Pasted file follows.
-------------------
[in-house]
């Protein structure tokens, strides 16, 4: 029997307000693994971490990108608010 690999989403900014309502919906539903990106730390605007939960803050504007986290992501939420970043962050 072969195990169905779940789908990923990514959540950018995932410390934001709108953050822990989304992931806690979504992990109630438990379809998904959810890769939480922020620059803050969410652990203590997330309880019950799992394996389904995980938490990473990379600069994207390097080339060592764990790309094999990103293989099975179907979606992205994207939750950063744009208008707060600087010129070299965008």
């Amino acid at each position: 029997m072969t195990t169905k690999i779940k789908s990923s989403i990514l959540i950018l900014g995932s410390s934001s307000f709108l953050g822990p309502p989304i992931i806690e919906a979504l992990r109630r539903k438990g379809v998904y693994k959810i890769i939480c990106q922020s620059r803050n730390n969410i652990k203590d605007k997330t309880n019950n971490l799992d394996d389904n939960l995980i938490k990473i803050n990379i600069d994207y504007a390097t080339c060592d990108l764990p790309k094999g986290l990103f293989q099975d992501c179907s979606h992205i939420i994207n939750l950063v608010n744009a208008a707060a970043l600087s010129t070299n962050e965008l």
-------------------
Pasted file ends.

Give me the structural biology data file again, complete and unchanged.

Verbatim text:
[in-house]
């Protein structure tokens, strides 16, 4: 029997307000693994971490990108608010 690999989403900014309502919906539903990106730390605007939960803050504007986290992501939420970043962050 072969195990169905779940789908990923990514959540950018995932410390934001709108953050822990989304992931806690979504992990109630438990379809998904959810890769939480922020620059803050969410652990203590997330309880019950799992394996389904995980938490990473990379600069994207390097080339060592764990790309094999990103293989099975179907979606992205994207939750950063744009208008707060600087010129070299965008």
């Amino acid at each position: 029997m072969t195990t169905k690999i779940k789908s990923s989403i990514l959540i950018l900014g995932s410390s934001s307000f709108l953050g822990p309502p989304i992931i806690e919906a979504l992990r109630r539903k438990g379809v998904y693994k959810i890769i939480c990106q922020s620059r803050n730390n969410i652990k203590d605007k997330t309880n019950n971490l799992d394996d389904n939960l995980i938490k990473i803050n990379i600069d994207y504007a390097t080339c060592d990108l764990p790309k094999g986290l990103f293989q099975d992501c179907s979606h992205i939420i994207n939750l950063v608010n744009a208008a707060a970043l600087s010129t070299n962050e965008l």